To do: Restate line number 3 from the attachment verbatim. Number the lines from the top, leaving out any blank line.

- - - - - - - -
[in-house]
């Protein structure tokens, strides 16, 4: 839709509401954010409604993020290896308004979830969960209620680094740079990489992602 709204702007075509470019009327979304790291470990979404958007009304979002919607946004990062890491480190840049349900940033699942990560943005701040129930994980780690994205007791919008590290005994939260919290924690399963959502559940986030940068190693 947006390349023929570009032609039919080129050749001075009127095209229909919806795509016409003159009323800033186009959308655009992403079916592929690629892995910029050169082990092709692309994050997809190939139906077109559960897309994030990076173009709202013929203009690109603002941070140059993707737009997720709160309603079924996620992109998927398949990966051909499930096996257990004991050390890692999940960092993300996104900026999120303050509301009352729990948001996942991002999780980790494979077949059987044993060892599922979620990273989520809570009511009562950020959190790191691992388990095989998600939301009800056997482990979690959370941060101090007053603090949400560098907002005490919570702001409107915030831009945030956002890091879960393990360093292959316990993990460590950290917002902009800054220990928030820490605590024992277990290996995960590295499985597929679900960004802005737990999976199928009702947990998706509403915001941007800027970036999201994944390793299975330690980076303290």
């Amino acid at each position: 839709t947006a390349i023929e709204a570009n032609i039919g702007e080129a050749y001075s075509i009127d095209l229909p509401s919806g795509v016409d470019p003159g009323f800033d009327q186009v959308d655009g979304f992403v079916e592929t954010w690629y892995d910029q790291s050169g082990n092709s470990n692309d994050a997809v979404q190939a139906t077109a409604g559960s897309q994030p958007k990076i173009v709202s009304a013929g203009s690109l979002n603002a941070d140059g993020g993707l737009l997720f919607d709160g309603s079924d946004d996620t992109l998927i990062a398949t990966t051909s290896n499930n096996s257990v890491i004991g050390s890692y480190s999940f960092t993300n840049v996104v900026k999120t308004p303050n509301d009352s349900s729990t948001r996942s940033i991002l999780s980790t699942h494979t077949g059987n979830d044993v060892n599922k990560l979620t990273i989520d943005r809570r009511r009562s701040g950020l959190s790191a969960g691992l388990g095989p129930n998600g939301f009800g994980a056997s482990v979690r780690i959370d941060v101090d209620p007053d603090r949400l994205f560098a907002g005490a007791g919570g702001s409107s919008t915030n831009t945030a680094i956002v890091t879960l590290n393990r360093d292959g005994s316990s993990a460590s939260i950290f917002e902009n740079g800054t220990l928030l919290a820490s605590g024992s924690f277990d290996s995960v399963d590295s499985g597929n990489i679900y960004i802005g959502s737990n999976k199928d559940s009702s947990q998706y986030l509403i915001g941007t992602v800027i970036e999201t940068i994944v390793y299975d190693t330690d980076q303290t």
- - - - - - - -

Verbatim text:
């Amino acid at each position: 839709t947006a390349i023929e709204a570009n032609i039919g702007e080129a050749y001075s075509i009127d095209l229909p509401s919806g795509v016409d470019p003159g009323f800033d009327q186009v959308d655009g979304f992403v079916e592929t954010w690629y892995d910029q790291s050169g082990n092709s470990n692309d994050a997809v979404q190939a139906t077109a409604g559960s897309q994030p958007k990076i173009v709202s009304a013929g203009s690109l979002n603002a941070d140059g993020g993707l737009l997720f919607d709160g309603s079924d946004d996620t992109l998927i990062a398949t990966t051909s290896n499930n096996s257990v890491i004991g050390s890692y480190s999940f960092t993300n840049v996104v900026k999120t308004p303050n509301d009352s349900s729990t948001r996942s940033i991002l999780s980790t699942h494979t077949g059987n979830d044993v060892n599922k990560l979620t990273i989520d943005r809570r009511r009562s701040g950020l959190s790191a969960g691992l388990g095989p129930n998600g939301f009800g994980a056997s482990v979690r780690i959370d941060v101090d209620p007053d603090r949400l994205f560098a907002g005490a007791g919570g702001s409107s919008t915030n831009t945030a680094i956002v890091t879960l590290n393990r360093d292959g005994s316990s993990a460590s939260i950290f917002e902009n740079g800054t220990l928030l919290a820490s605590g024992s924690f277990d290996s995960v399963d590295s499985g597929n990489i679900y960004i802005g959502s737990n999976k199928d559940s009702s947990q998706y986030l509403i915001g941007t992602v800027i970036e999201t940068i994944v390793y299975d190693t330690d980076q303290t």